Thirdly, like most consumer objects, DVD and Blu-ray discs serve the additional (and occasionally just as important) purpose of allowing their owners to stage-manage their public personas. Just as people would, once upon a time, line their offices with leather-clad books in an effort to appear erudite, people now do much the same with DVDs and Blu-rays. All of those shelves clustered around the TV do not simply place people’s media within easy reach; they also broadcast their tastes to anyone who happens to visit their home. Unfortunately, the shift away from bricks-and-mortar retail towards online retail has robbed consumer items of any cachet they might once have possessed. For example, I can remember when having a good number of Criterion box sets and the region-free DVD player on which to play them marked one out as a serious film fan and Criterion were swift to cash in on this realisation by effectively charging top dollar for luxury re-issues of films that were frequently available elsewhere for a good deal less money.
The power of the DVD as a symbol of one’s tastes and status has declined by virtue of the fact that nowadays most people have not only a DVD player but also a reasonable collection of DVDs and because all DVDs are equally accessible once one has a region-free player, there is no cachet to be had from owning a particular disc. As the economy grinds its heals and average home sizes shrink year-by-year, the fashion is increasingly for the kind of clutter-free existence facilitated by online streaming and digital media storage. Even the most beautifully designed of DVD cases cannot compete with the elegant minimalism of a TV surrounded by nothing but blank wall and a black box that discretely hums as it disgorges all the wonders of world cinema.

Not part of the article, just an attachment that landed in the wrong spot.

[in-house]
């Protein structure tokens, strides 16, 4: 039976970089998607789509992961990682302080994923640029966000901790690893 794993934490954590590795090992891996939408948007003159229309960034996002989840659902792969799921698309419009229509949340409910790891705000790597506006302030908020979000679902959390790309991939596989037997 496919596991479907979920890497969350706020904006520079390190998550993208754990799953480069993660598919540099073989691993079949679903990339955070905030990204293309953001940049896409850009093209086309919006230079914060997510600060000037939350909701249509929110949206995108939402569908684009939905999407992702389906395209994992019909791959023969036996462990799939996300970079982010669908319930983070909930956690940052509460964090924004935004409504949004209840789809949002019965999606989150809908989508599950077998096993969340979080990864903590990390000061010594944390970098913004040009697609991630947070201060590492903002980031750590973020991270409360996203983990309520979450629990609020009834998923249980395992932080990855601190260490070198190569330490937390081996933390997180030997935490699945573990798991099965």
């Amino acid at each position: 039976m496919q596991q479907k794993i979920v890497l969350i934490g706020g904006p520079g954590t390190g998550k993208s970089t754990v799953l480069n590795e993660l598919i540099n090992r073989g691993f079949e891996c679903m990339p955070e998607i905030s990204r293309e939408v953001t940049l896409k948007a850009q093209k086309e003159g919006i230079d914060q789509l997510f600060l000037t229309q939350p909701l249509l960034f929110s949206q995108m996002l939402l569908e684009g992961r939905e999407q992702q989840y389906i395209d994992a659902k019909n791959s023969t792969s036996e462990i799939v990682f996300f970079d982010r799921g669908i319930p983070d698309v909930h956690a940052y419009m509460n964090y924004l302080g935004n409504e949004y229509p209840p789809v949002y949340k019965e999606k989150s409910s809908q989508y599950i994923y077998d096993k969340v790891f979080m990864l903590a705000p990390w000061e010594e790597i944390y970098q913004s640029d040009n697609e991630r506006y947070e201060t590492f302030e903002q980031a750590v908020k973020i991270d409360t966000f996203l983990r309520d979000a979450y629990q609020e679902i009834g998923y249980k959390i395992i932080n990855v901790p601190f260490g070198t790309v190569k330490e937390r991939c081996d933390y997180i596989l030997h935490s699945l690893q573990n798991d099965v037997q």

In short: people no longer want these bloody things cluttering up their homes and while the infrastructure is still not quite in place to allow a completely cloud-based media experience, our desire to step onwards and upwards to the next big thing will drive the market for that kind of experience just as it drains the energy and profitability from business models based upon putting boxes on shelves in high-street shops.